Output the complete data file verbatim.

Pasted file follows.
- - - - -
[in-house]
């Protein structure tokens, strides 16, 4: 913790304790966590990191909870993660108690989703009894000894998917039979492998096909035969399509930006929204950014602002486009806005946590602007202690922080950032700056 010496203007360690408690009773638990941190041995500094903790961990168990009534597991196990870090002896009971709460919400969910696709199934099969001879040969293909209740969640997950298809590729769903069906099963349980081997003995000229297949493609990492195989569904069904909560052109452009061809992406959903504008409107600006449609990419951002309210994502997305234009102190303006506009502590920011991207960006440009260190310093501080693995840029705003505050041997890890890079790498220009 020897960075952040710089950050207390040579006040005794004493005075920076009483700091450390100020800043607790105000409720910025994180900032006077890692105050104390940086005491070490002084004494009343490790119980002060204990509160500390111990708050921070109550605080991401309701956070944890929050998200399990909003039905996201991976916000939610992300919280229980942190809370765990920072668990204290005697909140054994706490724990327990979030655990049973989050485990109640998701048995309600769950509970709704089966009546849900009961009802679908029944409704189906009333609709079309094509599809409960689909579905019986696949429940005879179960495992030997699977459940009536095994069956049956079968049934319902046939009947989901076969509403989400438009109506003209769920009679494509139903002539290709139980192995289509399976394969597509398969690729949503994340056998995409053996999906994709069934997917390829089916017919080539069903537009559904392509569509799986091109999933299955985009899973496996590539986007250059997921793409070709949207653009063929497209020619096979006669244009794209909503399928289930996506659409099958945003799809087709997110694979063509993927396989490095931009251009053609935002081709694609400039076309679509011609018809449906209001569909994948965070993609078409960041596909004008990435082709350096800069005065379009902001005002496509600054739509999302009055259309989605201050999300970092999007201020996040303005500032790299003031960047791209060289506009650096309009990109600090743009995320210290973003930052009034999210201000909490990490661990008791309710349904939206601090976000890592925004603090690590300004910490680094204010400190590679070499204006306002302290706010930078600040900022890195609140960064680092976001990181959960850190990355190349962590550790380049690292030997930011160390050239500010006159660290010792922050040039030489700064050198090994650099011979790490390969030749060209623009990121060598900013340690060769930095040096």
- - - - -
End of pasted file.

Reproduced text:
[in-house]
């Protein structure tokens, strides 16, 4: 913790304790966590990191909870993660108690989703009894000894998917039979492998096909035969399509930006929204950014602002486009806005946590602007202690922080950032700056 010496203007360690408690009773638990941190041995500094903790961990168990009534597991196990870090002896009971709460919400969910696709199934099969001879040969293909209740969640997950298809590729769903069906099963349980081997003995000229297949493609990492195989569904069904909560052109452009061809992406959903504008409107600006449609990419951002309210994502997305234009102190303006506009502590920011991207960006440009260190310093501080693995840029705003505050041997890890890079790498220009 020897960075952040710089950050207390040579006040005794004493005075920076009483700091450390100020800043607790105000409720910025994180900032006077890692105050104390940086005491070490002084004494009343490790119980002060204990509160500390111990708050921070109550605080991401309701956070944890929050998200399990909003039905996201991976916000939610992300919280229980942190809370765990920072668990204290005697909140054994706490724990327990979030655990049973989050485990109640998701048995309600769950509970709704089966009546849900009961009802679908029944409704189906009333609709079309094509599809409960689909579905019986696949429940005879179960495992030997699977459940009536095994069956049956079968049934319902046939009947989901076969509403989400438009109506003209769920009679494509139903002539290709139980192995289509399976394969597509398969690729949503994340056998995409053996999906994709069934997917390829089916017919080539069903537009559904392509569509799986091109999933299955985009899973496996590539986007250059997921793409070709949207653009063929497209020619096979006669244009794209909503399928289930996506659409099958945003799809087709997110694979063509993927396989490095931009251009053609935002081709694609400039076309679509011609018809449906209001569909994948965070993609078409960041596909004008990435082709350096800069005065379009902001005002496509600054739509999302009055259309989605201050999300970092999007201020996040303005500032790299003031960047791209060289506009650096309009990109600090743009995320210290973003930052009034999210201000909490990490661990008791309710349904939206601090976000890592925004603090690590300004910490680094204010400190590679070499204006306002302290706010930078600040900022890195609140960064680092976001990181959960850190990355190349962590550790380049690292030997930011160390050239500010006159660290010792922050040039030489700064050198090994650099011979790490390969030749060209623009990121060598900013340690060769930095040096």